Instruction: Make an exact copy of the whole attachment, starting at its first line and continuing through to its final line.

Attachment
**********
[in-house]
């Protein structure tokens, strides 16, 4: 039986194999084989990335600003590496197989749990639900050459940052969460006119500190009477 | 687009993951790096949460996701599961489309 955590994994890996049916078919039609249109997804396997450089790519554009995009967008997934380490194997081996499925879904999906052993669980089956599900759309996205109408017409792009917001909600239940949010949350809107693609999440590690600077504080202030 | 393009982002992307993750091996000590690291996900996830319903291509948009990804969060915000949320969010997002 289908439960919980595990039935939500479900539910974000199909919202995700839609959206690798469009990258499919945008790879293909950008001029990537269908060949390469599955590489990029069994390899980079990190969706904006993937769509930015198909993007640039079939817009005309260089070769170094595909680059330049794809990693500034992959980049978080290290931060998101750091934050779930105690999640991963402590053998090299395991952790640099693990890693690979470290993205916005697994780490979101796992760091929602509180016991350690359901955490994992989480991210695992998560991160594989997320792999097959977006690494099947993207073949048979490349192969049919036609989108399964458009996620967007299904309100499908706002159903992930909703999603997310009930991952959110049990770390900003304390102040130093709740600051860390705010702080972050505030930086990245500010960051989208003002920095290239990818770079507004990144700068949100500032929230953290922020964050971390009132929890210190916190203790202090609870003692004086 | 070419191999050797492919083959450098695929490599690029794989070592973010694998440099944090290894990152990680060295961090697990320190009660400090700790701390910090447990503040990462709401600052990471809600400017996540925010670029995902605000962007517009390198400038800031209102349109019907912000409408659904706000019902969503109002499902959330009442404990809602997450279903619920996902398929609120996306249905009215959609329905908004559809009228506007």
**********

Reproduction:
[in-house]
């Protein structure tokens, strides 16, 4: 039986194999084989990335600003590496197989749990639900050459940052969460006119500190009477 | 687009993951790096949460996701599961489309 955590994994890996049916078919039609249109997804396997450089790519554009995009967008997934380490194997081996499925879904999906052993669980089956599900759309996205109408017409792009917001909600239940949010949350809107693609999440590690600077504080202030 | 393009982002992307993750091996000590690291996900996830319903291509948009990804969060915000949320969010997002 289908439960919980595990039935939500479900539910974000199909919202995700839609959206690798469009990258499919945008790879293909950008001029990537269908060949390469599955590489990029069994390899980079990190969706904006993937769509930015198909993007640039079939817009005309260089070769170094595909680059330049794809990693500034992959980049978080290290931060998101750091934050779930105690999640991963402590053998090299395991952790640099693990890693690979470290993205916005697994780490979101796992760091929602509180016991350690359901955490994992989480991210695992998560991160594989997320792999097959977006690494099947993207073949048979490349192969049919036609989108399964458009996620967007299904309100499908706002159903992930909703999603997310009930991952959110049990770390900003304390102040130093709740600051860390705010702080972050505030930086990245500010960051989208003002920095290239990818770079507004990144700068949100500032929230953290922020964050971390009132929890210190916190203790202090609870003692004086 | 070419191999050797492919083959450098695929490599690029794989070592973010694998440099944090290894990152990680060295961090697990320190009660400090700790701390910090447990503040990462709401600052990471809600400017996540925010670029995902605000962007517009390198400038800031209102349109019907912000409408659904706000019902969503109002499902959330009442404990809602997450279903619920996902398929609120996306249905009215959609329905908004559809009228506007």